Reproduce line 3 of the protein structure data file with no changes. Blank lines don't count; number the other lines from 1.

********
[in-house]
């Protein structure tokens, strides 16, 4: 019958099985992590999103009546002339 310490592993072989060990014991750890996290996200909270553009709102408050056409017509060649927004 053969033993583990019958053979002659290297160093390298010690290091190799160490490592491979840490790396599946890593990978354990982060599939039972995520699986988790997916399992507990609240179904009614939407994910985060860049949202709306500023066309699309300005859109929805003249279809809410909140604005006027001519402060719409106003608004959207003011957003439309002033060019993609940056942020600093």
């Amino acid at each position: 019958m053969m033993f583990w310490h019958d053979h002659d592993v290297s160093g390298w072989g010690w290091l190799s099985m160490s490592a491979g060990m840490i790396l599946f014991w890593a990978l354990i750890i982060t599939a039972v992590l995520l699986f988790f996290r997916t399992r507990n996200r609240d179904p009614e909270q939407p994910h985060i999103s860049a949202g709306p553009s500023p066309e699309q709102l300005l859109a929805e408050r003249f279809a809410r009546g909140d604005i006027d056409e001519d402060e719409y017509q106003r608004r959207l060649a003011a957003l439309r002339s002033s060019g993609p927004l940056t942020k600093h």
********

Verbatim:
């Amino acid at each position: 019958m053969m033993f583990w310490h019958d053979h002659d592993v290297s160093g390298w072989g010690w290091l190799s099985m160490s490592a491979g060990m840490i790396l599946f014991w890593a990978l354990i750890i982060t599939a039972v992590l995520l699986f988790f996290r997916t399992r507990n996200r609240d179904p009614e909270q939407p994910h985060i999103s860049a949202g709306p553009s500023p066309e699309q709102l300005l859109a929805e408050r003249f279809a809410r009546g909140d604005i006027d056409e001519d402060e719409y017509q106003r608004r959207l060649a003011a957003l439309r002339s002033s060019g993609p927004l940056t942020k600093h």